As it turned out, I knew I had the shot without even hitting the review button. I was in the right place, at the right time, with the right reaction...all based on being able to read an impish look from a frisky humpback whale.
For my second choice, I picked a photo I took above water, the picture below of my friend Ron Leidich with an enormous nest made by a pair of endangered Micronesian megapodes (Megapodius laperouse).
My friend Ron lighting up an unusually large nest made by a pair of
endangered Micronesian megapode (Megapodius laperouse) birds
in the Rock Islands of Palau
The reasons I like this photo?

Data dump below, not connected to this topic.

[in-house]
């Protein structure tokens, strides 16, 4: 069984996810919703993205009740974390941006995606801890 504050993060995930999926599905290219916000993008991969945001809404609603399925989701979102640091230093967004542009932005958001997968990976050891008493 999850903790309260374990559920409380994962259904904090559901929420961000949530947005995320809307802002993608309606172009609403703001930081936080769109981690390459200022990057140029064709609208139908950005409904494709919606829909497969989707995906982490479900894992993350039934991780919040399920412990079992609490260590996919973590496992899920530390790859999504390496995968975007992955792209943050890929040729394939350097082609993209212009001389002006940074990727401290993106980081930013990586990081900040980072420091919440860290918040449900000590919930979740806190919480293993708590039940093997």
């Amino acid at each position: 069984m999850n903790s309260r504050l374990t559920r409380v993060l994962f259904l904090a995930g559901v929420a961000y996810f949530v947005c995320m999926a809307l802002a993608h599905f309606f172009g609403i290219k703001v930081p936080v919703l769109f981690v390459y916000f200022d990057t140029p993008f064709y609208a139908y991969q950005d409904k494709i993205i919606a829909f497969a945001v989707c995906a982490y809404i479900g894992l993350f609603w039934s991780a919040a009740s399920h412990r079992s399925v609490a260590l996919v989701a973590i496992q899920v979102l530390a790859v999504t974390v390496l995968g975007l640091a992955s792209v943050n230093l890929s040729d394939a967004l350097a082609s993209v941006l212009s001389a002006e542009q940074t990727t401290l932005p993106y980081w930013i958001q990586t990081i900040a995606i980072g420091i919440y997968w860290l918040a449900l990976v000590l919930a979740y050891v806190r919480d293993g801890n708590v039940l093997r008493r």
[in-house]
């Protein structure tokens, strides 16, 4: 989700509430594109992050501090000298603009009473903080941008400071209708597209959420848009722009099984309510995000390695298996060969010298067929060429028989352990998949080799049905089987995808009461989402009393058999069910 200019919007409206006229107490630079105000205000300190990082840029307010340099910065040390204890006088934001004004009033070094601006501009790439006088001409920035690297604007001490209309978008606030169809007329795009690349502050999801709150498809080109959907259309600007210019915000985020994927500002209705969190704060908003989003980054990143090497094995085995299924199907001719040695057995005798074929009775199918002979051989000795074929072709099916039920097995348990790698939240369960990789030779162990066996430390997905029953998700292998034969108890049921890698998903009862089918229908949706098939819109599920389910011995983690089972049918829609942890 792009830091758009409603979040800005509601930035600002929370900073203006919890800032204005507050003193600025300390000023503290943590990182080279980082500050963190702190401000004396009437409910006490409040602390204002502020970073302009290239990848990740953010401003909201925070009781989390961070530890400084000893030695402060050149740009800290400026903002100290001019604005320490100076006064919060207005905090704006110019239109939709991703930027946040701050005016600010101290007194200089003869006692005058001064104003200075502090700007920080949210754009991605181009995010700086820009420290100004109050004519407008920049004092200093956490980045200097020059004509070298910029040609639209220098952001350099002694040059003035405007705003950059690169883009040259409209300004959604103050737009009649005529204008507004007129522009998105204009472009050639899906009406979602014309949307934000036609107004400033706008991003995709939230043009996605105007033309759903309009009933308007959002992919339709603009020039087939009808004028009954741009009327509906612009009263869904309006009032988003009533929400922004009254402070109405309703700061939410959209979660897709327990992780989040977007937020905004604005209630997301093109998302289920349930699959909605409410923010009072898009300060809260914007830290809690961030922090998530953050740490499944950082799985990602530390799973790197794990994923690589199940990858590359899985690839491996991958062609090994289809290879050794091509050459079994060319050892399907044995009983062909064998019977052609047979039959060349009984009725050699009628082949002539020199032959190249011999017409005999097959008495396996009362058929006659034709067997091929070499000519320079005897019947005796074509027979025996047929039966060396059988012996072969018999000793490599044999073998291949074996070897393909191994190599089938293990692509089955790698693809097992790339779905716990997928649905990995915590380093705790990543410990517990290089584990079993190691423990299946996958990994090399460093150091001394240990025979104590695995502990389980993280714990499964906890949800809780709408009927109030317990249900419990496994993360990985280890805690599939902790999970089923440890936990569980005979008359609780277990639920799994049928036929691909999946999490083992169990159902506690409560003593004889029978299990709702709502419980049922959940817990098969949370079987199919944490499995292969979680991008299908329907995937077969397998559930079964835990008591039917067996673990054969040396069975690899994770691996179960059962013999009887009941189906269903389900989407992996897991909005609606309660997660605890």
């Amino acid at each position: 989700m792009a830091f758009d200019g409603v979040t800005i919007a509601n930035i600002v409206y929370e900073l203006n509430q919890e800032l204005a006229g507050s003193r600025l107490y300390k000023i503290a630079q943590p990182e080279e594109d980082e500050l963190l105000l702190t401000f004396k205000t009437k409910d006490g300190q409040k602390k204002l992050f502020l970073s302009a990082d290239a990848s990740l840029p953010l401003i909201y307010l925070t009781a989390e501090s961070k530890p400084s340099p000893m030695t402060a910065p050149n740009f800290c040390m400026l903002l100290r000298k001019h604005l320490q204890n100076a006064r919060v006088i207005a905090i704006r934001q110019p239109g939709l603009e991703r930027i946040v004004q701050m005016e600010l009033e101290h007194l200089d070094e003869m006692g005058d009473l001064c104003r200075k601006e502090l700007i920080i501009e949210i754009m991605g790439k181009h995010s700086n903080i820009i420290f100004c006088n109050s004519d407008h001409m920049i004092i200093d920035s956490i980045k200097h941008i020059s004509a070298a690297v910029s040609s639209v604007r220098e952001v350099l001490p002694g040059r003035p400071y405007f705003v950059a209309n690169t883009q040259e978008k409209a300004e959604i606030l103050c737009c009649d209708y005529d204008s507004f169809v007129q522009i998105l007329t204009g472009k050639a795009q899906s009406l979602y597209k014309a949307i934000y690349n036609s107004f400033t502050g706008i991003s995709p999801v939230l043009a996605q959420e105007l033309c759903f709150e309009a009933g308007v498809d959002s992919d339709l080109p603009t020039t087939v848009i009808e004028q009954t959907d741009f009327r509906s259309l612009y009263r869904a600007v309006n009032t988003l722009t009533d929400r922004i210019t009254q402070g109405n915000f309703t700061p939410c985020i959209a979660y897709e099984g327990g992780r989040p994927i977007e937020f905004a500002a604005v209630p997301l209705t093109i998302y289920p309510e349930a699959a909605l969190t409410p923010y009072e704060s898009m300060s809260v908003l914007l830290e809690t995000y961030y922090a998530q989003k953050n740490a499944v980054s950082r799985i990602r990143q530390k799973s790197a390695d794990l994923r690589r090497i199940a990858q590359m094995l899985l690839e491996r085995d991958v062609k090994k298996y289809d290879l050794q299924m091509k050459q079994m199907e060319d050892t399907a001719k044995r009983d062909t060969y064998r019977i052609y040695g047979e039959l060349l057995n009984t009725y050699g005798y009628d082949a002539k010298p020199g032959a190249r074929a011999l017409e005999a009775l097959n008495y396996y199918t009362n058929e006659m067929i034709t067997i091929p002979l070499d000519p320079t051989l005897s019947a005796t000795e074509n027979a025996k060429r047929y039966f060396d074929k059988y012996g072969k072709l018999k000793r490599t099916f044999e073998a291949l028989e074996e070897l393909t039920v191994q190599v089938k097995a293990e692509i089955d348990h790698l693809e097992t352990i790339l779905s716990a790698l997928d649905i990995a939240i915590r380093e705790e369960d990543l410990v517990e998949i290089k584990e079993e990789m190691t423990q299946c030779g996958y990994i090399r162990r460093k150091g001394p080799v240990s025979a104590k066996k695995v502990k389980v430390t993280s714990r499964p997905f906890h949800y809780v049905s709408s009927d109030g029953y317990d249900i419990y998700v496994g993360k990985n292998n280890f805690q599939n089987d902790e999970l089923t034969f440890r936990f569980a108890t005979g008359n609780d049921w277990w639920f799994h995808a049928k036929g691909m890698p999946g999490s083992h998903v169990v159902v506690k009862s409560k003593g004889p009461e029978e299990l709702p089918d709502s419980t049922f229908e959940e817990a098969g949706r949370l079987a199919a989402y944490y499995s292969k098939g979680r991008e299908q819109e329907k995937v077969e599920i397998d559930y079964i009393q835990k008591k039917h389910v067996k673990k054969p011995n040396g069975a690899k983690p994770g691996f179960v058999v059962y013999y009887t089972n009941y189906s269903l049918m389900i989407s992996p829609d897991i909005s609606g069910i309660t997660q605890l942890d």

First, the fact that I managed to plan and execute this shot with a hodgepodge of (somewhat functional) makeshift equipment in remote, totally non-ideal conditions, sight unseen (I planned the shot based solely on a verbal description gleaned from a casual conversation in a parking lot) is just short of a miracle. (I owe a big thanks to Nick Martorano for kindly trusting me with some of his gear, without actually knowing where I was going to take it and what I hoping to do with it.)
Second, the fact that I was actually able to get Ron's personalities (yes, plural) to focus for long enough to get the shots I needed was a bona fide miracle.
Third, the fact that I worked out how to layer the individual images together in Photoshop is...well, like winning the lottery in the morning, then heading to Vegas and tripling the winnings by playing a single hand of Blackjack (...those of you who've seen me try to use Photoshop will appreciate the improbability).